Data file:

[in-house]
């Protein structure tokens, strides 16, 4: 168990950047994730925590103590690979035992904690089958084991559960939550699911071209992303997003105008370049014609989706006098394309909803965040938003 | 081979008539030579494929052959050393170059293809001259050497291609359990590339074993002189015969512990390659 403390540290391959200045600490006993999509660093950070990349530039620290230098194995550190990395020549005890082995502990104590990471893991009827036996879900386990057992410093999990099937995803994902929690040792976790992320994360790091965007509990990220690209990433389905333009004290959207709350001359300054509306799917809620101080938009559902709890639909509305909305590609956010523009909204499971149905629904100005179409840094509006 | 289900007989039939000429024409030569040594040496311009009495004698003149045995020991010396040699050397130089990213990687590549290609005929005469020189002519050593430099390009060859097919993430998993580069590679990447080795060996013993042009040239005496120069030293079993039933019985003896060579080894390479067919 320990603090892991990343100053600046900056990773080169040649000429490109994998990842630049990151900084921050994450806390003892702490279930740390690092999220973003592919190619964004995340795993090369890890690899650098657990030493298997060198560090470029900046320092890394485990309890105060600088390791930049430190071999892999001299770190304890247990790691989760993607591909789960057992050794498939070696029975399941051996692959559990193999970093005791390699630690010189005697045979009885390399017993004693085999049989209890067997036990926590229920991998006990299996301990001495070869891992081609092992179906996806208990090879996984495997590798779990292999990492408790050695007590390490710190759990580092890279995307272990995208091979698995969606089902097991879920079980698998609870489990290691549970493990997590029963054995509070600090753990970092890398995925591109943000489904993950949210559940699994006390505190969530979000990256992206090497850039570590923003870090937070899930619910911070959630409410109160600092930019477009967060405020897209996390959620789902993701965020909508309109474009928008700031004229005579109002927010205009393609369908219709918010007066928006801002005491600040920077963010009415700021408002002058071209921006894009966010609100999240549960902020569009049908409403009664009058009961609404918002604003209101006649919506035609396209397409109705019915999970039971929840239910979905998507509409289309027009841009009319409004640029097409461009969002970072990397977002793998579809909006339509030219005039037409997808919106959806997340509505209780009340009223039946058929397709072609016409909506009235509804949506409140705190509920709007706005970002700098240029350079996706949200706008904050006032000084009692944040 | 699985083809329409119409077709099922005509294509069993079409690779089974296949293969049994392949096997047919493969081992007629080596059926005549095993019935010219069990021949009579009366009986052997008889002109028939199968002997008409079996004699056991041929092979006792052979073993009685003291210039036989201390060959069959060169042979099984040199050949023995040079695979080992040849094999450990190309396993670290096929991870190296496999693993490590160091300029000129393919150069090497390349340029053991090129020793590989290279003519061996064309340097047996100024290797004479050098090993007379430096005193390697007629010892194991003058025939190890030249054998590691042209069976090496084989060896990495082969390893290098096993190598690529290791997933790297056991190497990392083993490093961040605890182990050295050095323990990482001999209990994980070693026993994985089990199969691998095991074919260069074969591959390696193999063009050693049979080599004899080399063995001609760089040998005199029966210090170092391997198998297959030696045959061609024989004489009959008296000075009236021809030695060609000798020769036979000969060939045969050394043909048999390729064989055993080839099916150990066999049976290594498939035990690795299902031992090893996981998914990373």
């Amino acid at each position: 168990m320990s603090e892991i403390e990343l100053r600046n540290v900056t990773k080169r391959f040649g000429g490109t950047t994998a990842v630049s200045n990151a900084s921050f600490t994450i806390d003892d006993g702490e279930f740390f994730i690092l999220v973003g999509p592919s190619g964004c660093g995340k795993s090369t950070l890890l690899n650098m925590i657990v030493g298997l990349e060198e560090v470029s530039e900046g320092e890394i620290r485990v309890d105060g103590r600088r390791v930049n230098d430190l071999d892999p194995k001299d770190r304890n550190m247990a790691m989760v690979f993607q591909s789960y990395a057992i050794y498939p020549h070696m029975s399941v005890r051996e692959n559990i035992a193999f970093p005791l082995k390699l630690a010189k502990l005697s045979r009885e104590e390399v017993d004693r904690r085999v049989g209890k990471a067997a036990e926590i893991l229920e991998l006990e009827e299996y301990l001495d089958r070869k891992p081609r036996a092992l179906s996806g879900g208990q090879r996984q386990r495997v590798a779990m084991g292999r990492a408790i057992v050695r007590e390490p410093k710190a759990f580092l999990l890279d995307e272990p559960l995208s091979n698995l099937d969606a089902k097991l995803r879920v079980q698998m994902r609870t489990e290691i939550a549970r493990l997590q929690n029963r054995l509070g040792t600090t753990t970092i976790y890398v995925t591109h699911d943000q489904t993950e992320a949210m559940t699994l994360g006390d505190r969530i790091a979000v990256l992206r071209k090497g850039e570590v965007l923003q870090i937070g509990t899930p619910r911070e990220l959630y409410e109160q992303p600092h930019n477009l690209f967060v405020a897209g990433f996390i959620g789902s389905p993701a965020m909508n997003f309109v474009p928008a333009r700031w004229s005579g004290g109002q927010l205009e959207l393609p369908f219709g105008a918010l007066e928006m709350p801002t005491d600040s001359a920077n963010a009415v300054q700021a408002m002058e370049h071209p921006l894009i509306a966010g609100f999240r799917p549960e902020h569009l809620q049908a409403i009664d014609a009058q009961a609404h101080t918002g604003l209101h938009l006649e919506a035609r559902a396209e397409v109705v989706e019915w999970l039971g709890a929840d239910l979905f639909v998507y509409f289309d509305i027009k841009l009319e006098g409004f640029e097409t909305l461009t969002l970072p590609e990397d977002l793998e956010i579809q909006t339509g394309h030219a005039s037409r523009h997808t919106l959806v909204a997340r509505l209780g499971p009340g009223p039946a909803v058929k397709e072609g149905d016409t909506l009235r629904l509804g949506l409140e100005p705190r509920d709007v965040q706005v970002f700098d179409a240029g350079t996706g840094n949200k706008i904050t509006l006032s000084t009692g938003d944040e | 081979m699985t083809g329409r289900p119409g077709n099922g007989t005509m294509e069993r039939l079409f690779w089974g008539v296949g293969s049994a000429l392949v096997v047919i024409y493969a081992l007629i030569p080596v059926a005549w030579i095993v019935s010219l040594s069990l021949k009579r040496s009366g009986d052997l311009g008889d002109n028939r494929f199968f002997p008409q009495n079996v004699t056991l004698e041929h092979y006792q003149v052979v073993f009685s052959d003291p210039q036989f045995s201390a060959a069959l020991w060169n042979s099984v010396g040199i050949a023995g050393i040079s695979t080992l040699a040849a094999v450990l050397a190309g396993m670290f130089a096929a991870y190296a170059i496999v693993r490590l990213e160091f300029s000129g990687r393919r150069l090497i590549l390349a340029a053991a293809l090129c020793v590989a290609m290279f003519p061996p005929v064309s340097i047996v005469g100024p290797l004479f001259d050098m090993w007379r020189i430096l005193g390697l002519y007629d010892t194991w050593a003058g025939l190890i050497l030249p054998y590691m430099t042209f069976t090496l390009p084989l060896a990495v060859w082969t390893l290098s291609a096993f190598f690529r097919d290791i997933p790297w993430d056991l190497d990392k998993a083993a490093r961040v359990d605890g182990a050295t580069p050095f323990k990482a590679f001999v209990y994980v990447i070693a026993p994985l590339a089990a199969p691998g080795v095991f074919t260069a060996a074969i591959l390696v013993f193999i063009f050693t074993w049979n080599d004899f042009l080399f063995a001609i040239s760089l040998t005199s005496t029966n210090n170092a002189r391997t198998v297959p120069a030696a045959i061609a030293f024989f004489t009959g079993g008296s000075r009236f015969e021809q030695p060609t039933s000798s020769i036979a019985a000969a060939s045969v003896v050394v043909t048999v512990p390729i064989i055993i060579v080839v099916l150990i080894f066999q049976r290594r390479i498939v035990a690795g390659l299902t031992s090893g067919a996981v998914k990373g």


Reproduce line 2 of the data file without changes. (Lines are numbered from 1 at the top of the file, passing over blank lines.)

């Protein structure tokens, strides 16, 4: 168990950047994730925590103590690979035992904690089958084991559960939550699911071209992303997003105008370049014609989706006098394309909803965040938003 | 081979008539030579494929052959050393170059293809001259050497291609359990590339074993002189015969512990390659 403390540290391959200045600490006993999509660093950070990349530039620290230098194995550190990395020549005890082995502990104590990471893991009827036996879900386990057992410093999990099937995803994902929690040792976790992320994360790091965007509990990220690209990433389905333009004290959207709350001359300054509306799917809620101080938009559902709890639909509305909305590609956010523009909204499971149905629904100005179409840094509006 | 289900007989039939000429024409030569040594040496311009009495004698003149045995020991010396040699050397130089990213990687590549290609005929005469020189002519050593430099390009060859097919993430998993580069590679990447080795060996013993042009040239005496120069030293079993039933019985003896060579080894390479067919 320990603090892991990343100053600046900056990773080169040649000429490109994998990842630049990151900084921050994450806390003892702490279930740390690092999220973003592919190619964004995340795993090369890890690899650098657990030493298997060198560090470029900046320092890394485990309890105060600088390791930049430190071999892999001299770190304890247990790691989760993607591909789960057992050794498939070696029975399941051996692959559990193999970093005791390699630690010189005697045979009885390399017993004693085999049989209890067997036990926590229920991998006990299996301990001495070869891992081609092992179906996806208990090879996984495997590798779990292999990492408790050695007590390490710190759990580092890279995307272990995208091979698995969606089902097991879920079980698998609870489990290691549970493990997590029963054995509070600090753990970092890398995925591109943000489904993950949210559940699994006390505190969530979000990256992206090497850039570590923003870090937070899930619910911070959630409410109160600092930019477009967060405020897209996390959620789902993701965020909508309109474009928008700031004229005579109002927010205009393609369908219709918010007066928006801002005491600040920077963010009415700021408002002058071209921006894009966010609100999240549960902020569009049908409403009664009058009961609404918002604003209101006649919506035609396209397409109705019915999970039971929840239910979905998507509409289309027009841009009319409004640029097409461009969002970072990397977002793998579809909006339509030219005039037409997808919106959806997340509505209780009340009223039946058929397709072609016409909506009235509804949506409140705190509920709007706005970002700098240029350079996706949200706008904050006032000084009692944040 | 699985083809329409119409077709099922005509294509069993079409690779089974296949293969049994392949096997047919493969081992007629080596059926005549095993019935010219069990021949009579009366009986052997008889002109028939199968002997008409079996004699056991041929092979006792052979073993009685003291210039036989201390060959069959060169042979099984040199050949023995040079695979080992040849094999450990190309396993670290096929991870190296496999693993490590160091300029000129393919150069090497390349340029053991090129020793590989290279003519061996064309340097047996100024290797004479050098090993007379430096005193390697007629010892194991003058025939190890030249054998590691042209069976090496084989060896990495082969390893290098096993190598690529290791997933790297056991190497990392083993490093961040605890182990050295050095323990990482001999209990994980070693026993994985089990199969691998095991074919260069074969591959390696193999063009050693049979080599004899080399063995001609760089040998005199029966210090170092391997198998297959030696045959061609024989004489009959008296000075009236021809030695060609000798020769036979000969060939045969050394043909048999390729064989055993080839099916150990066999049976290594498939035990690795299902031992090893996981998914990373």